No Contact is the act of taking away the abuser’s ability to contact you. Learn more about what No Contact is, how it work and what to expect from it.
In this podcast about my no contact anniversary, I talk about more complicated emotions like anger and guilt, and how sometimes we feel tired of recovery.
My early life was very confusing. I was always told off and yet most of the time I knew I had done nothing wrong. Being the daughter of a single mother I often wished that my father was there to protect me, but I didn’t know him. He left my mother before I could recollect any memories of him.
“I am going to come out and say this: my parents are not nice people! They are excellent actors, and within their community they are respected and even admired. Behind closed doors they scheme and lie.” It has taken M years to find a way to deal with her parents.
There is a fine balance between being prepared for legitimate threats, and just being anxious and obsessive.
Whether by denial, lying or being covertly abusive - phrasing what they say very carefully to intentionally hurt you - an abuser will use gaslighting as just one weapon in an arsenal of many. The tactic is used to alienate and isolate you from others, most especially your loved ones or co-workers.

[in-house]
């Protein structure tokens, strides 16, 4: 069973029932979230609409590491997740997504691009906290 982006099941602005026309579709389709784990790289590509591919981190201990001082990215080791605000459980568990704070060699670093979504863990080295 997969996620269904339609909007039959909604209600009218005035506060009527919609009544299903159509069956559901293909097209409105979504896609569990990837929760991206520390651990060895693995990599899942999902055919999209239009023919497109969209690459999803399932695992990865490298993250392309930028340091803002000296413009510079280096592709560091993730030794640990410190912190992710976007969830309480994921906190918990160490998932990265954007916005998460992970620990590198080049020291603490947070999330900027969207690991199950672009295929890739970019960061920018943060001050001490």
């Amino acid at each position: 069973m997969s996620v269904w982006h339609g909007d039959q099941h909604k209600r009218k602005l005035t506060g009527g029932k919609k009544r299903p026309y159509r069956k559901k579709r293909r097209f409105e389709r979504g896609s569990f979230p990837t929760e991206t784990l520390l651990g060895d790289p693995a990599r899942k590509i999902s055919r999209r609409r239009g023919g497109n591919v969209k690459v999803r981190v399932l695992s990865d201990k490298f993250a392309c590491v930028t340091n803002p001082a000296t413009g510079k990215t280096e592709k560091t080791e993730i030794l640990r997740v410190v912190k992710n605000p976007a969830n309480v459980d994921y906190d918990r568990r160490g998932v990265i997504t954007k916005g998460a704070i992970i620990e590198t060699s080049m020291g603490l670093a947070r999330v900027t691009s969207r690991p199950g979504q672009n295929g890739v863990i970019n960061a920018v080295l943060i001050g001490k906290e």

The silent treatment is commonly used by narcissists and sociopaths. It is dished out as punishment, and means the victim ceases to exist in their world.
No contact is not always easy. There were times when I feel so utterly alone in the world, so disconnected. I am done allowing them to play games with me…
One of the things we survivors of abuse have in common is the inability to get our abuser to just go away after the relationship is over.
When choosing to establish boundaries toward our toxic parents, many survivors experience what can be described as a pond of guilt.